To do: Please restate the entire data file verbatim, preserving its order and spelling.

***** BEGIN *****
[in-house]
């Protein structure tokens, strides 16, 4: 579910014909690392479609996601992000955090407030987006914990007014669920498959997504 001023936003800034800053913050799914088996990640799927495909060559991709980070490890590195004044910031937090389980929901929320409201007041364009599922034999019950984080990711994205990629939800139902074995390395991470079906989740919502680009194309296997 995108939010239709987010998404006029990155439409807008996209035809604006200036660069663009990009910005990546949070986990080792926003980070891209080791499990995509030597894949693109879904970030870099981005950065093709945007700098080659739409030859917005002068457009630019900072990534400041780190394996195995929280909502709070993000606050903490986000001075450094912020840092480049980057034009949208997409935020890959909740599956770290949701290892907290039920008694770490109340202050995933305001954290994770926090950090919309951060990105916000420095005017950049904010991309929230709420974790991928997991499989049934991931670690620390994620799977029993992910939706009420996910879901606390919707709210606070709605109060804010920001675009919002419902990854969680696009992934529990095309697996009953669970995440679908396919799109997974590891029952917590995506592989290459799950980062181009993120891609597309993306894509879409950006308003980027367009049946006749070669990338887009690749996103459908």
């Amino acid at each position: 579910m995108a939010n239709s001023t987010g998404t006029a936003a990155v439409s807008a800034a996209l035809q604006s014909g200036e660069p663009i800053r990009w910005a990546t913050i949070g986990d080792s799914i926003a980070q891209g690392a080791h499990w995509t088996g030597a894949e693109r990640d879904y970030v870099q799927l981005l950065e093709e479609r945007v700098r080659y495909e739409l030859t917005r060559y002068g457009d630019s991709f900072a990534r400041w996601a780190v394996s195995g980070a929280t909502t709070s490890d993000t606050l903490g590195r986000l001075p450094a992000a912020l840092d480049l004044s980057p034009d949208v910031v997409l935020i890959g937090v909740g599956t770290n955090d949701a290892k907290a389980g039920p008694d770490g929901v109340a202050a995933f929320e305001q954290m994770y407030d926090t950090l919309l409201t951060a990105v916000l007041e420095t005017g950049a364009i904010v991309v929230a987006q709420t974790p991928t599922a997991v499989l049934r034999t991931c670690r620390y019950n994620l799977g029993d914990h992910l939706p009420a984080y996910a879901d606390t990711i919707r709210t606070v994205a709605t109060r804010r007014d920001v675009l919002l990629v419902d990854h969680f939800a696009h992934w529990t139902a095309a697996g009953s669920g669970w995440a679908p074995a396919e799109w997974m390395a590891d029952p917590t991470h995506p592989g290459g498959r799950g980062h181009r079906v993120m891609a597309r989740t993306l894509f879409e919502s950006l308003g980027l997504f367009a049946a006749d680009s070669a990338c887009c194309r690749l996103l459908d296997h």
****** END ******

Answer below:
[in-house]
């Protein structure tokens, strides 16, 4: 579910014909690392479609996601992000955090407030987006914990007014669920498959997504 001023936003800034800053913050799914088996990640799927495909060559991709980070490890590195004044910031937090389980929901929320409201007041364009599922034999019950984080990711994205990629939800139902074995390395991470079906989740919502680009194309296997 995108939010239709987010998404006029990155439409807008996209035809604006200036660069663009990009910005990546949070986990080792926003980070891209080791499990995509030597894949693109879904970030870099981005950065093709945007700098080659739409030859917005002068457009630019900072990534400041780190394996195995929280909502709070993000606050903490986000001075450094912020840092480049980057034009949208997409935020890959909740599956770290949701290892907290039920008694770490109340202050995933305001954290994770926090950090919309951060990105916000420095005017950049904010991309929230709420974790991928997991499989049934991931670690620390994620799977029993992910939706009420996910879901606390919707709210606070709605109060804010920001675009919002419902990854969680696009992934529990095309697996009953669970995440679908396919799109997974590891029952917590995506592989290459799950980062181009993120891609597309993306894509879409950006308003980027367009049946006749070669990338887009690749996103459908």
């Amino acid at each position: 579910m995108a939010n239709s001023t987010g998404t006029a936003a990155v439409s807008a800034a996209l035809q604006s014909g200036e660069p663009i800053r990009w910005a990546t913050i949070g986990d080792s799914i926003a980070q891209g690392a080791h499990w995509t088996g030597a894949e693109r990640d879904y970030v870099q799927l981005l950065e093709e479609r945007v700098r080659y495909e739409l030859t917005r060559y002068g457009d630019s991709f900072a990534r400041w996601a780190v394996s195995g980070a929280t909502t709070s490890d993000t606050l903490g590195r986000l001075p450094a992000a912020l840092d480049l004044s980057p034009d949208v910031v997409l935020i890959g937090v909740g599956t770290n955090d949701a290892k907290a389980g039920p008694d770490g929901v109340a202050a995933f929320e305001q954290m994770y407030d926090t950090l919309l409201t951060a990105v916000l007041e420095t005017g950049a364009i904010v991309v929230a987006q709420t974790p991928t599922a997991v499989l049934r034999t991931c670690r620390y019950n994620l799977g029993d914990h992910l939706p009420a984080y996910a879901d606390t990711i919707r709210t606070v994205a709605t109060r804010r007014d920001v675009l919002l990629v419902d990854h969680f939800a696009h992934w529990t139902a095309a697996g009953s669920g669970w995440a679908p074995a396919e799109w997974m390395a590891d029952p917590t991470h995506p592989g290459g498959r799950g980062h181009r079906v993120m891609a597309r989740t993306l894509f879409e919502s950006l308003g980027l997504f367009a049946a006749d680009s070669a990338c887009c194309r690749l996103l459908d296997h």